Ljubljana, the capital city of Slovenia, is the smallest of all the European destinations to which Air France will resume flights in June. In fact, Ljubljana is a much smaller airport than many other ones to which Air France will only restart flights later. So why has Air France picked Ljubljana?
Air France flight resumptions
A few days ago, Air France announced its timetable for June. The European destinations scheduled for resumption next month are:
Amsterdam, Athens, Barcelona, Bari, Bergen, Berlin, Birmingham, Bologna, Bucharest, Budapest, Copenhagen, Dublin, Düsseldorf, Edinburgh, Florence, Frankfurt, Geneva, Hamburg, Hanover, Heraklion, Ibiza, Lisbon, Ljubljana, London, Madrid, Manchester, Milan, Munich, Naples, Newcastle, Oslo, Palma de Mallorca, Porto, Prague, Rome, Stockholm, Warsaw, Venice, Vienna, Yerevan, and Zurich.
Almost all of these destinations are airports that recorded seven-digit passenger numbers last year. Some, like Frankfurt and Amsterdam, serve several dozen million passengers annually. Ljubljana Airport, on the other hand, served well under two million. By size, Slovenia is an aviation market that is a fraction of all of the others listed. This makes it an interesting pick by Air France.
Despite its size, Ljubljana Airport is a logical choice of destination for Air France. Since the bankruptcy of its former flag carrier Adria Airways, Slovenia has been an unsaturated market.
As Simple Flying reported in June, Air France anticipated the bankruptcy of Adria Airways. It abruptly canceled the code-share agreement with Adria for flights from Ljubljana to Paris CDG and doubled its own frequencies on the route to force Adria out of the market.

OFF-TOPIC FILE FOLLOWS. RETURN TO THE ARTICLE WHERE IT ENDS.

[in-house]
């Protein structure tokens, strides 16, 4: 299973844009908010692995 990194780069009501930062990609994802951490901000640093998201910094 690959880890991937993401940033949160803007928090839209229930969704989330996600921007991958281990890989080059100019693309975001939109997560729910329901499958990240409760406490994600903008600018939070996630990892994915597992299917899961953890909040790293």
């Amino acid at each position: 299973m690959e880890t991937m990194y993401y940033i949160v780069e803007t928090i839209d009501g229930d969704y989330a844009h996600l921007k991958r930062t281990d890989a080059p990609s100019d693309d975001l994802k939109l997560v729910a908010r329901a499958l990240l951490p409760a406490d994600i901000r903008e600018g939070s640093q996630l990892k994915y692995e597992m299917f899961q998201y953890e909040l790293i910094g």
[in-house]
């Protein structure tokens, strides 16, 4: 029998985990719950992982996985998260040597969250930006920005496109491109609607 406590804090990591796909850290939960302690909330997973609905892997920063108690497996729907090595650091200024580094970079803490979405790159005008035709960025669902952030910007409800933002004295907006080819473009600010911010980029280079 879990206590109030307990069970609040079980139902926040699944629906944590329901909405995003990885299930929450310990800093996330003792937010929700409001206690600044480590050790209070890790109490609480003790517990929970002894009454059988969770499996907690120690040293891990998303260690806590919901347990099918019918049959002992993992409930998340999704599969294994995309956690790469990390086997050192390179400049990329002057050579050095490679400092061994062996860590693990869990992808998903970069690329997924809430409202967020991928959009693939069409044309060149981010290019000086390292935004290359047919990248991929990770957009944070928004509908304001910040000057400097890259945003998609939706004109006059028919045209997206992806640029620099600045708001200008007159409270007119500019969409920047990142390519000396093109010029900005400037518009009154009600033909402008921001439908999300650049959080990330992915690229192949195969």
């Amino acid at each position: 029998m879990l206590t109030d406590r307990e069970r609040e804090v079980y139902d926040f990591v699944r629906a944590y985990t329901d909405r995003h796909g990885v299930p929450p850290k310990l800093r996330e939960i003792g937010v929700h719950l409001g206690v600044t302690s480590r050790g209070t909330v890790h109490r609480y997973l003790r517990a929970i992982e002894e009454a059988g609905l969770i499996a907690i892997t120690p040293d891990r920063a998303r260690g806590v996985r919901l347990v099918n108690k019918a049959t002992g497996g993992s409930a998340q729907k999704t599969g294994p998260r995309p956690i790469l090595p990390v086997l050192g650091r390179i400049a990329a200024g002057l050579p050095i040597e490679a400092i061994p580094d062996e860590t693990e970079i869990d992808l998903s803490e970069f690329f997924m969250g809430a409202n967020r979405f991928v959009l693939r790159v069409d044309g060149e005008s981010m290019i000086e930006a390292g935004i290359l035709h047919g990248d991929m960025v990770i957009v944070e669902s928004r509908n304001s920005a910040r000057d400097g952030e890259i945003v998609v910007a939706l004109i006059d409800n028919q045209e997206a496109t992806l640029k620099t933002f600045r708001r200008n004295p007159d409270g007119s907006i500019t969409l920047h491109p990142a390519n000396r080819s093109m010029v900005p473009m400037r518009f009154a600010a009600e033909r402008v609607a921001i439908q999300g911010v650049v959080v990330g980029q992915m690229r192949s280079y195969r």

Adria Airways was a Star Alliance airline connecting Slovenia, Kosovo, and Albania to the world through its multiple daily connections to the major European hubs Frankfurt, Vienna, Zurich, Paris, Amsterdam, and Moscow. When Adria collapsed, numerous European flag carriers flocked to Ljubljana to replace the lost link between Slovenia and their hub airports. But only a fraction of the frequencies on these routes was replaced.
Air France battling for Slovenia
Even had there never been an outbreak of COVID-19, Slovenia would have minimal connectivity out of its sole airport in Ljubljana. Apart from Air France, there would have been daily Lufthansa Group flights to Frankfurt and Munich, Turkish Airlines flights to Istanbul, Aeroflot to Moscow, and LOT to Warsaw. So Air France naturally wants to establish itself as a transfer airline in Slovenia, while it still has the opportunity to do so.
Furthermore, the COVID-19 outbreak is causing an unprecedented slump in demand. Therefore, Slovenia does not currently have a single airline operating flights to Ljubljana. The country has no connectivity. Subsquently, Air France has recognized this as an opportunity to be the first to start capturing the transfer market.
Is Air France using the current aviation turmoil to try to position itself as a leading airline in Slovenia? Let us know what you think of this story in the comments below.